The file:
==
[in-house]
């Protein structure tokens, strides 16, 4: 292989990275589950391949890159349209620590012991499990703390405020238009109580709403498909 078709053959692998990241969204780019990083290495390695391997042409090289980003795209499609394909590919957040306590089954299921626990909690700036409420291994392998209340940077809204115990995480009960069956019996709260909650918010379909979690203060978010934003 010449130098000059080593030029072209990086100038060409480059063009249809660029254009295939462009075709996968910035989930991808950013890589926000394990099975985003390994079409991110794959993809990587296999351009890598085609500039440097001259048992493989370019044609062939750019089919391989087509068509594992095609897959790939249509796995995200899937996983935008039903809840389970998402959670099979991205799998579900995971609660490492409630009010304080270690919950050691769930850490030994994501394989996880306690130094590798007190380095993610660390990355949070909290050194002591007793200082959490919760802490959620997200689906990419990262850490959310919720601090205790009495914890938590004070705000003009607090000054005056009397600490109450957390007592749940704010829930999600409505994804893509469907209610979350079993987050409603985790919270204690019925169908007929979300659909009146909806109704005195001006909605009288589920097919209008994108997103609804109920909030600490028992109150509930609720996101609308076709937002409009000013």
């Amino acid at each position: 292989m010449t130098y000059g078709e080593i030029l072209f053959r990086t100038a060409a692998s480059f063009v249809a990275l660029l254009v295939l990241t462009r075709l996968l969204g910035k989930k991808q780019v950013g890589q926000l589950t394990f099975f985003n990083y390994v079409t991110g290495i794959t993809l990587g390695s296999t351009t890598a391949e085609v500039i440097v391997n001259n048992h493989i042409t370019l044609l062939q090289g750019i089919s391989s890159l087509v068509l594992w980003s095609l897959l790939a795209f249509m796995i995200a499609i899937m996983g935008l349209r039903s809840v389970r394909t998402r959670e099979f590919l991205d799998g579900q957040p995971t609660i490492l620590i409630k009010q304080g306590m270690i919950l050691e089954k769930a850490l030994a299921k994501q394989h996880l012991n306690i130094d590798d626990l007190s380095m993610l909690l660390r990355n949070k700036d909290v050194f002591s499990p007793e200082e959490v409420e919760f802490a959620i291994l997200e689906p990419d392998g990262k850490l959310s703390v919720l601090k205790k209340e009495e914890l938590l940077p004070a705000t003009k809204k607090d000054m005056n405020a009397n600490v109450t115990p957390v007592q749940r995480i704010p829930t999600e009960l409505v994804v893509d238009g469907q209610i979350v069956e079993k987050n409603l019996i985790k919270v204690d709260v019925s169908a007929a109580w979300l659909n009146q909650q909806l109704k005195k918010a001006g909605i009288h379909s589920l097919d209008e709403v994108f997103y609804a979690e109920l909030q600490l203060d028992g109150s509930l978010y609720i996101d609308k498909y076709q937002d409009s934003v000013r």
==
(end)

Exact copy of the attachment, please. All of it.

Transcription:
[in-house]
């Protein structure tokens, strides 16, 4: 292989990275589950391949890159349209620590012991499990703390405020238009109580709403498909 078709053959692998990241969204780019990083290495390695391997042409090289980003795209499609394909590919957040306590089954299921626990909690700036409420291994392998209340940077809204115990995480009960069956019996709260909650918010379909979690203060978010934003 010449130098000059080593030029072209990086100038060409480059063009249809660029254009295939462009075709996968910035989930991808950013890589926000394990099975985003390994079409991110794959993809990587296999351009890598085609500039440097001259048992493989370019044609062939750019089919391989087509068509594992095609897959790939249509796995995200899937996983935008039903809840389970998402959670099979991205799998579900995971609660490492409630009010304080270690919950050691769930850490030994994501394989996880306690130094590798007190380095993610660390990355949070909290050194002591007793200082959490919760802490959620997200689906990419990262850490959310919720601090205790009495914890938590004070705000003009607090000054005056009397600490109450957390007592749940704010829930999600409505994804893509469907209610979350079993987050409603985790919270204690019925169908007929979300659909009146909806109704005195001006909605009288589920097919209008994108997103609804109920909030600490028992109150509930609720996101609308076709937002409009000013």
């Amino acid at each position: 292989m010449t130098y000059g078709e080593i030029l072209f053959r990086t100038a060409a692998s480059f063009v249809a990275l660029l254009v295939l990241t462009r075709l996968l969204g910035k989930k991808q780019v950013g890589q926000l589950t394990f099975f985003n990083y390994v079409t991110g290495i794959t993809l990587g390695s296999t351009t890598a391949e085609v500039i440097v391997n001259n048992h493989i042409t370019l044609l062939q090289g750019i089919s391989s890159l087509v068509l594992w980003s095609l897959l790939a795209f249509m796995i995200a499609i899937m996983g935008l349209r039903s809840v389970r394909t998402r959670e099979f590919l991205d799998g579900q957040p995971t609660i490492l620590i409630k009010q304080g306590m270690i919950l050691e089954k769930a850490l030994a299921k994501q394989h996880l012991n306690i130094d590798d626990l007190s380095m993610l909690l660390r990355n949070k700036d909290v050194f002591s499990p007793e200082e959490v409420e919760f802490a959620i291994l997200e689906p990419d392998g990262k850490l959310s703390v919720l601090k205790k209340e009495e914890l938590l940077p004070a705000t003009k809204k607090d000054m005056n405020a009397n600490v109450t115990p957390v007592q749940r995480i704010p829930t999600e009960l409505v994804v893509d238009g469907q209610i979350v069956e079993k987050n409603l019996i985790k919270v204690d709260v019925s169908a007929a109580w979300l659909n009146q909650q909806l109704k005195k918010a001006g909605i009288h379909s589920l097919d209008e709403v994108f997103y609804a979690e109920l909030q600490l203060d028992g109150s509930l978010y609720i996101d609308k498909y076709q937002d409009s934003v000013r």